DNA: it's not destiny
October 1st 2009, 10:00 | Lynne Mctaggart
When we become ill, most of us lay the blame at the feet of our ancestors: my heart problem is like dad's, who had a dicky ticker; I'm likely to get breast cancer because it's what my grandmother died of. We look upon ourselves in a sense as victims-victims of our genetic history.
Nowadays, virtually all of medicine is built upon the notion that the blueprint of our life and health lies in our DNA, the genetic coding that supposedly holds a fixed menu of our potential for health or illness.
Medicine has accepted the neo-Darwinist interpretation of health-that each of our cells, equipped with a full pack of genes, mostly lives out a preprogrammed future. In the simplest terms, this means that genetics is destiny or, as Sylvia Plath put it, "Fixed stars govern a life".
Nevertheless, as our cover story this month shows, growing evidence, popularized by the remarkable work of biologist Dr Bruce Lipton, convincingly demonstrates that our genes, far from being a pre-determined destiny, exist much as subatomic particles do-only as a potential.
We're now beginning to understand that the environment that surrounds us-our diet, the quality of our air and water, the emotional climate of our family, the state of our relationships, our sense of fulfilment in life-has the most to do with what is ultimately expressed by our genes.
Although standard science still adheres to the notion that a cell is controlled by its nucleus, scientists are learning that it is, in fact, the outside influences filtering through the cellular membrane that actually control the cell and, consequently, the behaviour and health of the whole organism.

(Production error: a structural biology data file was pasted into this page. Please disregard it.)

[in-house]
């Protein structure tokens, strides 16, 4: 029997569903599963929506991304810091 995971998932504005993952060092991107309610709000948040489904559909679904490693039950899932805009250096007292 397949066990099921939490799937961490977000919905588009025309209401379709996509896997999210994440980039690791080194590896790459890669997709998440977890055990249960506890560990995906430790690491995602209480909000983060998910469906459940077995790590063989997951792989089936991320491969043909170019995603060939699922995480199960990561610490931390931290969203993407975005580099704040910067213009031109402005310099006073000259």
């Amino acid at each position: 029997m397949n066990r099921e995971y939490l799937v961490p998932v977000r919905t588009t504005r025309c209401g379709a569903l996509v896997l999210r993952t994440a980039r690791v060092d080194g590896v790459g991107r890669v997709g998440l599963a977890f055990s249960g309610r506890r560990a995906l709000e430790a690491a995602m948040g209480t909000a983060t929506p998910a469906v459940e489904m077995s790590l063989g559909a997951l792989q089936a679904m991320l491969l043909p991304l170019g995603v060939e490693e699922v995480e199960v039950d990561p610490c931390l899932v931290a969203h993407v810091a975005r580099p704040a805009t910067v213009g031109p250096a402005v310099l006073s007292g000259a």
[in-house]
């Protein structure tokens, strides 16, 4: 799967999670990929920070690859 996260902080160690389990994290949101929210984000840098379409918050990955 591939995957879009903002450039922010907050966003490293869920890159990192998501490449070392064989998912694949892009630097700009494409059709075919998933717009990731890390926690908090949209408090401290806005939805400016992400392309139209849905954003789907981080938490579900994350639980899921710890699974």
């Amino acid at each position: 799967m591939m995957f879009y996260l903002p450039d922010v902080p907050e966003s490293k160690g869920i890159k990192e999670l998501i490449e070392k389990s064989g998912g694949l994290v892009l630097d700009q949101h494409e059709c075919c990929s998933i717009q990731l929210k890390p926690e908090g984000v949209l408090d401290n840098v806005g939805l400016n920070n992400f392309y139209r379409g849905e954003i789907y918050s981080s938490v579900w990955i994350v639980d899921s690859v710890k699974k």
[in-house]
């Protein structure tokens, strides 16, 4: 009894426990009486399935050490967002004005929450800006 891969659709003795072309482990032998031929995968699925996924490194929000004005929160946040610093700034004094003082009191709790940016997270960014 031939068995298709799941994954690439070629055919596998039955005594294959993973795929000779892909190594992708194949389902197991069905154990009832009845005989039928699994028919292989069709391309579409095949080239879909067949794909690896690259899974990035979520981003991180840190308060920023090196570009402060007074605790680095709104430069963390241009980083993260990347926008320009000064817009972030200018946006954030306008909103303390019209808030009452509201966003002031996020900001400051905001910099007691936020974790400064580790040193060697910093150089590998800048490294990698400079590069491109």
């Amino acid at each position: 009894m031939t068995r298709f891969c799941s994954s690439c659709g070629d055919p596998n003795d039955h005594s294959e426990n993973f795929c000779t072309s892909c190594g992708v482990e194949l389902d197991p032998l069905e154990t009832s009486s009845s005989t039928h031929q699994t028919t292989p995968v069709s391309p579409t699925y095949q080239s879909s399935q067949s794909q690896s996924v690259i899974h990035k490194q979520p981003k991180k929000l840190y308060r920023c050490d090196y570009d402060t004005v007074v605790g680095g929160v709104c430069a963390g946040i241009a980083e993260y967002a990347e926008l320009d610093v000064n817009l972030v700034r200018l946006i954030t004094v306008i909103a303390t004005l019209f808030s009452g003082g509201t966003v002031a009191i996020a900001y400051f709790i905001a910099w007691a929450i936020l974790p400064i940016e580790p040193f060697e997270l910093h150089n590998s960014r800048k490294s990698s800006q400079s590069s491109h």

The membrane contains hundreds of thousands of protein receptor switches that regulate a cell's function by turning a certain gene on or off. But what prompts the turn of the switch is an environmental signal, so the final control of a gene-and whether it is activated or not-is determined by one of a myriad influences outside of our body.
A cell has no individuality without its interaction with the environment. All the influences from the outside will determine a cell's expression and how it will react within its world, and whether it will conform or be an outlaw to its fellows.
Evidence is now mounting that environmental influences affect the expression of much of our ill health, including mental illness. Indeed, far from being a genetically inspired event, even women with a family history of breast cancer are more likely to get it from an environmental insult such as hormone replacement therapy.
This, of course, has extraordinary implications for modern medicine. It makes a nonsense of genetic manipulation or, indeed, of family history as a life-and death-sentence. What the new research under-scores is that health or disease is the sum total of how we live our lives. That places the responsibility for our health squarely back on our own shoulders, not those of our parents or grandparents.